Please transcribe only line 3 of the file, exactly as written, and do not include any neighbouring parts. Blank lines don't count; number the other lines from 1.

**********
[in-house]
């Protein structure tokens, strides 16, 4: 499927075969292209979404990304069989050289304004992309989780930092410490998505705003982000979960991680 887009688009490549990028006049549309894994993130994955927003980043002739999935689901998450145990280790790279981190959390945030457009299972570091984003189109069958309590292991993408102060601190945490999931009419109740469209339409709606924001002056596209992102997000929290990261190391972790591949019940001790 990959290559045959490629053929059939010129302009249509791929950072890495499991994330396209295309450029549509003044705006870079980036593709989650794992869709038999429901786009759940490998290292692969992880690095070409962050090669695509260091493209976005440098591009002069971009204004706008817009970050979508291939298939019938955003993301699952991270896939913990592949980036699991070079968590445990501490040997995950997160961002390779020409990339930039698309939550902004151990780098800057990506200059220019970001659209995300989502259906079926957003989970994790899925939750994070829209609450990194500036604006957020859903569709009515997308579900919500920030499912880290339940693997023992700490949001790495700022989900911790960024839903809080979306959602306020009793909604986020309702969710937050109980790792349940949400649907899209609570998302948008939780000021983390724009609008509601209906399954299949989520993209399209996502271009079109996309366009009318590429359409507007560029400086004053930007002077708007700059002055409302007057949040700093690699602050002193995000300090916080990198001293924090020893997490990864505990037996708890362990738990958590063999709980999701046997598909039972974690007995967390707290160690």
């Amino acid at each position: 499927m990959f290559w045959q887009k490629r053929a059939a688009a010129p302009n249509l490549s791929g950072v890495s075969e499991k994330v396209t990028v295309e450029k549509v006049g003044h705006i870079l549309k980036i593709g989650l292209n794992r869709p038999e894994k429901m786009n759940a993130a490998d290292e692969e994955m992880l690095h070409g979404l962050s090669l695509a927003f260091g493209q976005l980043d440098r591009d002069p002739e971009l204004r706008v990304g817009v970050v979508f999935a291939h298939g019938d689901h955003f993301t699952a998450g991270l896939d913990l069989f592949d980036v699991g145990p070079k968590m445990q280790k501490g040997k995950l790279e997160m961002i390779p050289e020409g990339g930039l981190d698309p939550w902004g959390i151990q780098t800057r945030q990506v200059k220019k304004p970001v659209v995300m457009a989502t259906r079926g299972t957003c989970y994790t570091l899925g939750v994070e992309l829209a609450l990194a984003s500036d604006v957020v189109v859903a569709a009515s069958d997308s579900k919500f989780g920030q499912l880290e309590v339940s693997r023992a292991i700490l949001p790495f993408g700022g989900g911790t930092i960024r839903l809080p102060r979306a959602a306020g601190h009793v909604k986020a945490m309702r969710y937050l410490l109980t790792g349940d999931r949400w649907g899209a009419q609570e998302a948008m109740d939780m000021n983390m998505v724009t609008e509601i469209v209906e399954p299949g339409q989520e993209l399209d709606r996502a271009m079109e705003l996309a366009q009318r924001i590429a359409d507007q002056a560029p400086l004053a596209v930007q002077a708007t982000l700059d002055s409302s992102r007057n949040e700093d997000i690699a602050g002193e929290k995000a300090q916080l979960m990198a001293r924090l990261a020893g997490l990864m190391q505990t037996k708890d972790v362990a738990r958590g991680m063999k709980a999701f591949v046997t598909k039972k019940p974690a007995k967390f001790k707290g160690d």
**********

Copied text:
């Amino acid at each position: 499927m990959f290559w045959q887009k490629r053929a059939a688009a010129p302009n249509l490549s791929g950072v890495s075969e499991k994330v396209t990028v295309e450029k549509v006049g003044h705006i870079l549309k980036i593709g989650l292209n794992r869709p038999e894994k429901m786009n759940a993130a490998d290292e692969e994955m992880l690095h070409g979404l962050s090669l695509a927003f260091g493209q976005l980043d440098r591009d002069p002739e971009l204004r706008v990304g817009v970050v979508f999935a291939h298939g019938d689901h955003f993301t699952a998450g991270l896939d913990l069989f592949d980036v699991g145990p070079k968590m445990q280790k501490g040997k995950l790279e997160m961002i390779p050289e020409g990339g930039l981190d698309p939550w902004g959390i151990q780098t800057r945030q990506v200059k220019k304004p970001v659209v995300m457009a989502t259906r079926g299972t957003c989970y994790t570091l899925g939750v994070e992309l829209a609450l990194a984003s500036d604006v957020v189109v859903a569709a009515s069958d997308s579900k919500f989780g920030q499912l880290e309590v339940s693997r023992a292991i700490l949001p790495f993408g700022g989900g911790t930092i960024r839903l809080p102060r979306a959602a306020g601190h009793v909604k986020a945490m309702r969710y937050l410490l109980t790792g349940d999931r949400w649907g899209a009419q609570e998302a948008m109740d939780m000021n983390m998505v724009t609008e509601i469209v209906e399954p299949g339409q989520e993209l399209d709606r996502a271009m079109e705003l996309a366009q009318r924001i590429a359409d507007q002056a560029p400086l004053a596209v930007q002077a708007t982000l700059d002055s409302s992102r007057n949040e700093d997000i690699a602050g002193e929290k995000a300090q916080l979960m990198a001293r924090l990261a020893g997490l990864m190391q505990t037996k708890d972790v362990a738990r958590g991680m063999k709980a999701f591949v046997t598909k039972k019940p974690a007995k967390f001790k707290g160690d």